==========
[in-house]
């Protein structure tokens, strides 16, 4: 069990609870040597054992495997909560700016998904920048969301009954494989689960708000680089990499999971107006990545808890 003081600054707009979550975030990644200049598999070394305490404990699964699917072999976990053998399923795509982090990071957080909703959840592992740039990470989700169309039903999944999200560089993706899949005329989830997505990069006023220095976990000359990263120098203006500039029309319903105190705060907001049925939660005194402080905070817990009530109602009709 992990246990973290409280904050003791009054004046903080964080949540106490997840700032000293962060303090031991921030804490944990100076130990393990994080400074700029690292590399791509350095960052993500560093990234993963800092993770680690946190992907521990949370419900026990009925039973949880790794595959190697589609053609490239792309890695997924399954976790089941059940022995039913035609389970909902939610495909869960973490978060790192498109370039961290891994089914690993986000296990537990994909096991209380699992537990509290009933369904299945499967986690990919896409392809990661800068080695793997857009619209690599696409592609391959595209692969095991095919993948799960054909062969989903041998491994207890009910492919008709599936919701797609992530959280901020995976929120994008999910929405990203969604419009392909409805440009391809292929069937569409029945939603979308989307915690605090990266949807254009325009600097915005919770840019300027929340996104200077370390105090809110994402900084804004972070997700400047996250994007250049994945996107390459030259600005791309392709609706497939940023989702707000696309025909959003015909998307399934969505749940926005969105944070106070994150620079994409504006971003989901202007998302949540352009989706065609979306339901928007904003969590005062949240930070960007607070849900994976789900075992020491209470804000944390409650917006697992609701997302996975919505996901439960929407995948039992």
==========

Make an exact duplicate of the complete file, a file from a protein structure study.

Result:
[in-house]
């Protein structure tokens, strides 16, 4: 069990609870040597054992495997909560700016998904920048969301009954494989689960708000680089990499999971107006990545808890 003081600054707009979550975030990644200049598999070394305490404990699964699917072999976990053998399923795509982090990071957080909703959840592992740039990470989700169309039903999944999200560089993706899949005329989830997505990069006023220095976990000359990263120098203006500039029309319903105190705060907001049925939660005194402080905070817990009530109602009709 992990246990973290409280904050003791009054004046903080964080949540106490997840700032000293962060303090031991921030804490944990100076130990393990994080400074700029690292590399791509350095960052993500560093990234993963800092993770680690946190992907521990949370419900026990009925039973949880790794595959190697589609053609490239792309890695997924399954976790089941059940022995039913035609389970909902939610495909869960973490978060790192498109370039961290891994089914690993986000296990537990994909096991209380699992537990509290009933369904299945499967986690990919896409392809990661800068080695793997857009619209690599696409592609391959595209692969095991095919993948799960054909062969989903041998491994207890009910492919008709599936919701797609992530959280901020995976929120994008999910929405990203969604419009392909409805440009391809292929069937569409029945939603979308989307915690605090990266949807254009325009600097915005919770840019300027929340996104200077370390105090809110994402900084804004972070997700400047996250994007250049994945996107390459030259600005791309392709609706497939940023989702707000696309025909959003015909998307399934969505749940926005969105944070106070994150620079994409504006971003989901202007998302949540352009989706065609979306339901928007904003969590005062949240930070960007607070849900994976789900075992020491209470804000944390409650917006697992609701997302996975919505996901439960929407995948039992």